I've worked with editors from numerous publications—the Christian Science Monitor, Mothering, and Highlights (to name a few). Below are ten suggestions when working with a publisher.
* Be polite. Whether you are writing an email or talking on the phone, use Ms. or Mr. until told otherwise.
* Be respectful. Refrain from phoning an editor unless she has invited a call.
* Give an editor what she has requested. If an editor wants a revision and has pointed out how to go about making changes, follow her instructions.
* Send your manuscript on time. Editors have strict deadlines. Have your work ready to be submitted when it is expected.
* Develop a thick skin. Editors have preferences and their opinions may be subjective. If an editor rejects your work, it’s up to you to find another publisher.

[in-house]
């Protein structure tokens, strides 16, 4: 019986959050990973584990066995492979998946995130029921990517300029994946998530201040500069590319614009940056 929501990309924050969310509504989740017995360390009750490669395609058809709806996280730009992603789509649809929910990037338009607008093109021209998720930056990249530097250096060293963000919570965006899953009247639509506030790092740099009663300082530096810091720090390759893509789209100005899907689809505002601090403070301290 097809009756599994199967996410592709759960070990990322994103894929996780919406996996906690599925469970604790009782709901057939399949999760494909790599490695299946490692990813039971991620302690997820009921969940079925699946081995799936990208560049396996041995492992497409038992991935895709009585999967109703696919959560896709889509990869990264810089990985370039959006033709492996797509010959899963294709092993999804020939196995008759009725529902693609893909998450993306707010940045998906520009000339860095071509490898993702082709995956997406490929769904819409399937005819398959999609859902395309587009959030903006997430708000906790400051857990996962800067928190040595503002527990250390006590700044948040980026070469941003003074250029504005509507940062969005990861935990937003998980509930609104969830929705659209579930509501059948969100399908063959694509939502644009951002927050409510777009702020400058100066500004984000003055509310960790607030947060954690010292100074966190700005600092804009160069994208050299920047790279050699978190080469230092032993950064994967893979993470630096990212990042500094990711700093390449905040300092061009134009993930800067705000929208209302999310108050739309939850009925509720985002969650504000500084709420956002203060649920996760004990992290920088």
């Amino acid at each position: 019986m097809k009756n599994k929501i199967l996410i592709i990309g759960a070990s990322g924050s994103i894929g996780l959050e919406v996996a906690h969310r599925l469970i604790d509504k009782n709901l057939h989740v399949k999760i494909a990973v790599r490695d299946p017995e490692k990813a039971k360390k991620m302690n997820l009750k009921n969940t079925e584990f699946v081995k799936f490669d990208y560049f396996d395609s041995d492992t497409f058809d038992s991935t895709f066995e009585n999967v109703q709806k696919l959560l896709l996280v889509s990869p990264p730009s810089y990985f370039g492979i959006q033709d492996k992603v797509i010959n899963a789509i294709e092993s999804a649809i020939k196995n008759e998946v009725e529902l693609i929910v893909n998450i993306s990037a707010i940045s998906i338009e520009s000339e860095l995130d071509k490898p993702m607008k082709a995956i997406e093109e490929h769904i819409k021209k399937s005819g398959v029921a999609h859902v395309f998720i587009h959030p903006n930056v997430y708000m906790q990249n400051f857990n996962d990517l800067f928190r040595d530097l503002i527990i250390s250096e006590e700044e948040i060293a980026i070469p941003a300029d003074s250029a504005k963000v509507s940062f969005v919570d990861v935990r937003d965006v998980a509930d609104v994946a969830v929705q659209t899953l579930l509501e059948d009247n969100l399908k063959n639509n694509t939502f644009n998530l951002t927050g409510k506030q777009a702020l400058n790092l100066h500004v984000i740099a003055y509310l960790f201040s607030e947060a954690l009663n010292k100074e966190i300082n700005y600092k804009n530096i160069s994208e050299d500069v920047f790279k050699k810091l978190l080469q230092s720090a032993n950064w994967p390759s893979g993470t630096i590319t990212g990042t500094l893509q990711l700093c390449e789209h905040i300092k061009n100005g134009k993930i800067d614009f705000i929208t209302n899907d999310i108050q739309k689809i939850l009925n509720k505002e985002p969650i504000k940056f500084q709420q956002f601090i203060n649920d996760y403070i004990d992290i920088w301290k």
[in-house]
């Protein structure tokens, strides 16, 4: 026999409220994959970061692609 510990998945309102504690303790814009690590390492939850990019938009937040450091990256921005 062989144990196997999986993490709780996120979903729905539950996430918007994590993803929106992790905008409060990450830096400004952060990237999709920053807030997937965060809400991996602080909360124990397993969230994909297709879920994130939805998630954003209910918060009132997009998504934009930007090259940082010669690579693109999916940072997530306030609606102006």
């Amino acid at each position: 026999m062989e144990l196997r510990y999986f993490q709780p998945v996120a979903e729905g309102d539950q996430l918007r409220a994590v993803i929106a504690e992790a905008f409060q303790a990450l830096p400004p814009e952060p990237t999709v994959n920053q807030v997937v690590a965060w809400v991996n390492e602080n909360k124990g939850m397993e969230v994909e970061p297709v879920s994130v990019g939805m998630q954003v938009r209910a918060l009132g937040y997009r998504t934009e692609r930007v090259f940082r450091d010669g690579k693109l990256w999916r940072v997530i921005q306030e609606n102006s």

* Be open to constructive criticism. If an editor offers advice, listen well and learn. Use her suggestions to improve as a writer.
* Be professional. Never argue with an editor. Ever.
* Avoid being judgmental. Never criticize an editor or point out her faults. No one’s perfect.
* Be understanding. If an editor has written an email that comes across as curtly, chances are she didn’t intend to offend. Emails can be easily misinterpreted. Write again and ask her courteously for clarification.
* Show appreciation. Thank an editor for her time and help. Tell her that you like the illustrations that accompany your work. Thank her when you receive contributor copies.
Following these suggestions may strengthen your reputation. It’s important to establish a good working relationship with those who will publish your work.